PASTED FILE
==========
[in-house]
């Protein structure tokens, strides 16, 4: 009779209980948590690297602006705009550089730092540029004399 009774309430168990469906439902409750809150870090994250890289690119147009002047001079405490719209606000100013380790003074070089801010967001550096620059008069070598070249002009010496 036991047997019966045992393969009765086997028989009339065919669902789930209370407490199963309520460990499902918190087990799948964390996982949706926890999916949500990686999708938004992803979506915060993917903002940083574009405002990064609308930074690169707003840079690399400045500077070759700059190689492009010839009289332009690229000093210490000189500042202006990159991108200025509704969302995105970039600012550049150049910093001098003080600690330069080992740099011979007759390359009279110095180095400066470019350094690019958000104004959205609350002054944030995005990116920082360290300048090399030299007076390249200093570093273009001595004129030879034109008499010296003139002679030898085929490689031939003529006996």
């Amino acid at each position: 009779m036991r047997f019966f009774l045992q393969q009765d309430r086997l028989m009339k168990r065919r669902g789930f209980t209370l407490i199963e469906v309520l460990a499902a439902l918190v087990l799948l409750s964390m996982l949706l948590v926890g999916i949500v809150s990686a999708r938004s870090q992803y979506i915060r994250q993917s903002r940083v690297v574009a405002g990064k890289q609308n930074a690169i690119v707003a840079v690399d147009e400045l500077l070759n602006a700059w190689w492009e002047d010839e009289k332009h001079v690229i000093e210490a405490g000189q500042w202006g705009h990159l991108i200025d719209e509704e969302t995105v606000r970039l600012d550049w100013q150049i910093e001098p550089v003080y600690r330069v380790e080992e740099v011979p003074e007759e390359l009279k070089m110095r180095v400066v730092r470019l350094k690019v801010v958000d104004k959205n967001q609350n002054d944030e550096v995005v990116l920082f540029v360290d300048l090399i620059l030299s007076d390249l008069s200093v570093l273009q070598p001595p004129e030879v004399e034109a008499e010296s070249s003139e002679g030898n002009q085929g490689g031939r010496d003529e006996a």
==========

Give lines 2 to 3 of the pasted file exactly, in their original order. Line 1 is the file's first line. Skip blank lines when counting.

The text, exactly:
């Protein structure tokens, strides 16, 4: 009779209980948590690297602006705009550089730092540029004399 009774309430168990469906439902409750809150870090994250890289690119147009002047001079405490719209606000100013380790003074070089801010967001550096620059008069070598070249002009010496 036991047997019966045992393969009765086997028989009339065919669902789930209370407490199963309520460990499902918190087990799948964390996982949706926890999916949500990686999708938004992803979506915060993917903002940083574009405002990064609308930074690169707003840079690399400045500077070759700059190689492009010839009289332009690229000093210490000189500042202006990159991108200025509704969302995105970039600012550049150049910093001098003080600690330069080992740099011979007759390359009279110095180095400066470019350094690019958000104004959205609350002054944030995005990116920082360290300048090399030299007076390249200093570093273009001595004129030879034109008499010296003139002679030898085929490689031939003529006996």
């Amino acid at each position: 009779m036991r047997f019966f009774l045992q393969q009765d309430r086997l028989m009339k168990r065919r669902g789930f209980t209370l407490i199963e469906v309520l460990a499902a439902l918190v087990l799948l409750s964390m996982l949706l948590v926890g999916i949500v809150s990686a999708r938004s870090q992803y979506i915060r994250q993917s903002r940083v690297v574009a405002g990064k890289q609308n930074a690169i690119v707003a840079v690399d147009e400045l500077l070759n602006a700059w190689w492009e002047d010839e009289k332009h001079v690229i000093e210490a405490g000189q500042w202006g705009h990159l991108i200025d719209e509704e969302t995105v606000r970039l600012d550049w100013q150049i910093e001098p550089v003080y600690r330069v380790e080992e740099v011979p003074e007759e390359l009279k070089m110095r180095v400066v730092r470019l350094k690019v801010v958000d104004k959205n967001q609350n002054d944030e550096v995005v990116l920082f540029v360290d300048l090399i620059l030299s007076d390249l008069s200093v570093l273009q070598p001595p004129e030879v004399e034109a008499e010296s070249s003139e002679g030898n002009q085929g490689g031939r010496d003529e006996a």